There is a debate among Scripture scholars as to whether St. Matthew’s Gospel or St. Mark’s Gospel has priority, in the sense of providing the initial account which determines the similarities in the other Synoptic Gospels (the gospels which give a synopsis, an immediate overview, of Christ’s life). Matthew is traditionally placed first in the New Testament, but the ordering is not necessarily chronological. Matthew is likely first primarily because his account lays the groundwork for the Jews.

Many scholars believe Mark was the first to write a gospel, Mark being an assistant to St. Peter who was anxious to record what Peter, as head of the Church, emphasized most in his preaching, especially after Peter was martyred in 64 AD. This is the position taken by the New Testament scholar Michael Pakaluk, for example, who has recently done a new translation of Mark’s gospel. Pakaluk was interviewed by Thomas V. Mirus in Episode 34 of The Catholic Culture Podcast last April; see The Memoirs of St. Peter.

In any case, it is instructive to compare Matthew and Mark in terms of their emphasis on two different sides of the same Divine mystery. Many of the details leading up to Christ’s passion and death are essentially the same in both accounts. Both evangelists state that Our Lord will be ashamed before His Father of all those who are ashamed of Him, but it is Mark who adds “when he comes in the glory of his Father with the holy angels” (8:39). In a very minor shift in emphasis, when the High Priest asks Jesus if he is the Christ, “the Son of the Blessed”, Matthew records the answer in the idiomatic “You have said so” while Mark records this more directly as “I am”.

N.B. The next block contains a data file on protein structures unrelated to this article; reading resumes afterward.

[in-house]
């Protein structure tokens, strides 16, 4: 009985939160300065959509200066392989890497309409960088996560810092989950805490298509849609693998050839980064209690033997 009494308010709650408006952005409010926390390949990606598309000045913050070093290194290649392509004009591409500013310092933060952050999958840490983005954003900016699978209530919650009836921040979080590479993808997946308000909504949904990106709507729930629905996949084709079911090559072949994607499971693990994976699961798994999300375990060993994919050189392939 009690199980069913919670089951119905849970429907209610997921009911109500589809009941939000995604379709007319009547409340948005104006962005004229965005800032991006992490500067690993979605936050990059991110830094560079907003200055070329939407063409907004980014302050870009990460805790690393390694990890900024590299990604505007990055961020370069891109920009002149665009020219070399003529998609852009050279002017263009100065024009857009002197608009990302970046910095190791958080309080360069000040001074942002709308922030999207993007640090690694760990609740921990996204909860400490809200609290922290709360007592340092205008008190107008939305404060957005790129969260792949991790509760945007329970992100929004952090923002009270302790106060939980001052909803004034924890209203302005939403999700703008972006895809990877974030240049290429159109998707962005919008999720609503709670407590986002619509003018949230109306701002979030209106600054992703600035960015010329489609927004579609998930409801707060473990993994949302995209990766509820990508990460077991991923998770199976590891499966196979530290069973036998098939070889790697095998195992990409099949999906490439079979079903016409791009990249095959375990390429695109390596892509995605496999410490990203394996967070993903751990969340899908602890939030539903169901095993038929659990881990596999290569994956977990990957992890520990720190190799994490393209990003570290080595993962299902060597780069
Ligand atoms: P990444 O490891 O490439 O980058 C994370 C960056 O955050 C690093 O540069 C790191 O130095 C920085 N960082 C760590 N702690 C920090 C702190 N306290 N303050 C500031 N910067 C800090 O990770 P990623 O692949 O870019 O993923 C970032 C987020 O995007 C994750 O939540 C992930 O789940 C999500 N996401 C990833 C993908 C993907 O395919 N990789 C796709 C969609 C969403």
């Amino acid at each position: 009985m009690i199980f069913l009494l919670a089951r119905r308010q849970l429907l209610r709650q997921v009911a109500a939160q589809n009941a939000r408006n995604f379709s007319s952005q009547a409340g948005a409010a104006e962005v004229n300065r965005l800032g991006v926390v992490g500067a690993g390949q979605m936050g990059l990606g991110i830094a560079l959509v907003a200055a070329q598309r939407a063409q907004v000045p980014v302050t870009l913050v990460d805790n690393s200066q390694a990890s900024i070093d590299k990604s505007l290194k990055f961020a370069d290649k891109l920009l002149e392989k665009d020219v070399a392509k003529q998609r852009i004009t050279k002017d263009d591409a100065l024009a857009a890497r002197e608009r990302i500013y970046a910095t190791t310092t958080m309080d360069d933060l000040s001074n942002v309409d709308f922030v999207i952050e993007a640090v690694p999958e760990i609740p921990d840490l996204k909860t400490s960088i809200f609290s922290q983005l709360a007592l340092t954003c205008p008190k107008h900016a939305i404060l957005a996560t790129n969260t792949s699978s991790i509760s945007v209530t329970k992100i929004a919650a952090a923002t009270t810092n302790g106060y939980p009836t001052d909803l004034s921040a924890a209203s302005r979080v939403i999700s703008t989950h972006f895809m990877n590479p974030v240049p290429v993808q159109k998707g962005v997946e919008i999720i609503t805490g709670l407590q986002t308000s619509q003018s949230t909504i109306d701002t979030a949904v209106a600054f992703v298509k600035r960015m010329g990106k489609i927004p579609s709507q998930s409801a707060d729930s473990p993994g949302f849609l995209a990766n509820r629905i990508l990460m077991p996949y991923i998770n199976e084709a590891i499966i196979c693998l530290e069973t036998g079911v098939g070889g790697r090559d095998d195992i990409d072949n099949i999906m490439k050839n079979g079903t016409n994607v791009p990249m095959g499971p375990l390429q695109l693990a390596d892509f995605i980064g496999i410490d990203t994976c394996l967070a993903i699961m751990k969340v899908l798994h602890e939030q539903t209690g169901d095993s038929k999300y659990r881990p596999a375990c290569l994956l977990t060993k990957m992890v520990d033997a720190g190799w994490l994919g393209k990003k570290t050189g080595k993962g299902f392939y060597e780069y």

A brief and pointed gospel

Mark’s account is by far the shortest of the gospels, and significantly shorter than Matthew’s. The reason is consistent with the points I have been making. Mark includes only three parables in his gospel, compared with at least thirteen in Matthew. And only one of Mark’s parables is Messianic, the parable of the wicked tenants in Chapter 12—whereas at least six of Matthew’s parables relate specifically to the Jews. The other two parables given by Mark, both in chapter 4, are the parable of the sower, which teaches that the Kingdom is open to all but that entry depends very much on each person’s “soil”; and the twin parable of the seeds and the mustard seed, which teaches that we must scatter seed without knowing how it will grow, but that both abundant growth and abundant harvest are characteristic of the Kingdom of God.

Having offered strong proofs to all the world that Christ is the Son of God, Mark is also very frank in dealing with lack of faith. When Christ appeared to the Eleven after His Resurrection, Mark says “he upbraided them for their unbelief and hardness of heart, because they had not believed those who saw him after he had risen” (16:14). Moreover, Mark records a stern aspect of Christ’s commissioning of the disciples to preach the gospel to the whole creation: “He who believes and is baptized will be saved,” Mark quotes Jesus as saying, “but he who does not believe will be condemned” (Mk 16:15-16).

Finally, and true to form, Mark concludes his narrative by proclaiming that “the Lord Jesus, after he had spoken to them, was taken up into heaven, and sat down at the right hand of God” (16;19).


New Testament Series:
Previous: Starting the New Testament, with St. Matthew on the Messiah
Next: Luke’s Gospel: The Radical Challenge of Jesus Christ

Jeffrey Mirus holds a Ph.D. in intellectual history from Princeton University. A co-founder of Christendom College, he also pioneered Catholic Internet services. He is the founder of Trinity Communications and CatholicCulture.org. See full bio.